In Unpacked, Brookings experts provide analysis of Trump administration policies and news.
THE ISSUE: The United States Supreme Court is considering two partisan gerrymandering cases this session from Wisconsin and Maryland. The Court’s decision in Gill v. Whitford and Benisek v. Lamone in June could have important consequences for the political make up of our federal and state legislatures, as well as for our democracy.
The cases before the Court from Maryland and Wisconsin appear to be fairly egregious examples of partisan gerrymandering, the question is whether they have become so partisan as to violate the Constitution.
THE THINGS YOU NEED TO KNOW:
- During this term, the U.S. Supreme Court will consider two gerrymandering cases, one from Wisconsin and one from Maryland.
- For most of its history, the Court refused to get involved in partisan gerrymandering cases.
- In 2004, five U.S. Supreme Court justices said they would not get involved in a Pennsylvania case that alleged partisan gerrymandering because there was no standard by which to judge it. The other four judges expanded on that by saying the Court should stop looking for a standard because it did not exist.
- Justice Kennedy said that he agreed not to get involved in the 2004 Pennsylvania case but hoped the day would come when the court could identify a “clear and precise standard” by which to evaluate partisan gerrymandering.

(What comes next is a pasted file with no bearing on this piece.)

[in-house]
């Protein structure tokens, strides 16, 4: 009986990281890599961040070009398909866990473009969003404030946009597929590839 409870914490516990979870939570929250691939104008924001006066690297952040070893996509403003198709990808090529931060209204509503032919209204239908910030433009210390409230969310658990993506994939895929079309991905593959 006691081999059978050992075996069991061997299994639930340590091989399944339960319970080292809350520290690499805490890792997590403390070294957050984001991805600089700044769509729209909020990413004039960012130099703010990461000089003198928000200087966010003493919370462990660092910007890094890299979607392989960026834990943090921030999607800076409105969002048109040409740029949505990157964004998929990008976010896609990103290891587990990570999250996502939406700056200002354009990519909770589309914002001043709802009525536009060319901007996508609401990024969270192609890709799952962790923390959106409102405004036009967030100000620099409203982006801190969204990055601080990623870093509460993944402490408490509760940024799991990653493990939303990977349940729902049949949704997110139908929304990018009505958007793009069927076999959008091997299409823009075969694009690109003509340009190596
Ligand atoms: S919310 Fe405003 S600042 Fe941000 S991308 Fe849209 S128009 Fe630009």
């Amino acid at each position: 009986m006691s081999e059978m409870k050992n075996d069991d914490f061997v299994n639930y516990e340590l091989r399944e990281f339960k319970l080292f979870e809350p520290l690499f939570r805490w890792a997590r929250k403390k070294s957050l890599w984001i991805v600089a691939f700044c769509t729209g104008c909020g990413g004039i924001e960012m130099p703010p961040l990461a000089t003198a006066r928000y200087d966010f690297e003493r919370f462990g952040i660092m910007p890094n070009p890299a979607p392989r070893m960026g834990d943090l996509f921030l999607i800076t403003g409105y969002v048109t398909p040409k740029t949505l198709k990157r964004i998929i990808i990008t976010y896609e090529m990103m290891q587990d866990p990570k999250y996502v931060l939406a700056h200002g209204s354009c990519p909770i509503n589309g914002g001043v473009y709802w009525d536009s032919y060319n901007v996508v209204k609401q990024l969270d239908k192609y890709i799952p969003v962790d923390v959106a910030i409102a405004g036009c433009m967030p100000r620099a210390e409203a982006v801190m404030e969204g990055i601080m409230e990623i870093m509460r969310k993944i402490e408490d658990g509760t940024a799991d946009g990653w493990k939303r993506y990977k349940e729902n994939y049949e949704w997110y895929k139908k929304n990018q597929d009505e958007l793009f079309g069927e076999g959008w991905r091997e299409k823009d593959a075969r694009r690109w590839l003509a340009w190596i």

- The cases before the Court from Maryland and Wisconsin appear to be fairly egregious examples of partisan gerrymandering, the question is whether they have become so partisan as to violate the Constitution.
- In Maryland’s Benisek v. Lamone case, the state Democratic legislature redrew a reliably Republican district that moved around 700,000 voters to produce a Democratic district and the defeat of the Republican incumbent in 2012.
- In Wisconsin’s Gill v. Whitford case involved the entire general assembly, the lower house of the Wisconsin legislature. in subsequent elections, under a map drawn by the Republican legislature in 2011,the general assembly was about two-thirds Republican members and one-third Democratic members even though the aggregate votes cast for all candidates was roughly fifty-fifty for both Republicans and Democrats.
- In an oral argument in October, Justice Breyer offered what he thought was a workable standard but there was a lot of disagreement. Chief Justice Roberts said that overthrowing the Wisconsin map would be inviting a flood of partisan gerrymandering litigation that the Court would have a hard time deciding. Because the justices would have to cite complicated statistical arguments, Justice Roberts is concerned that most citizens would see involvement as a smoke screen for the Court’s preference for one political party over the other.
- As the Maryland and Wisconsin cases were moving through the Supreme Court, a sideshow was developing in Pennsylvania of potentially great consequence. There, in early February, Justice Alito, who hears emergency appeals from the third judicial circuit, including Pennsylvania, refused to overturn an order of the Pennsylvania Supreme Court.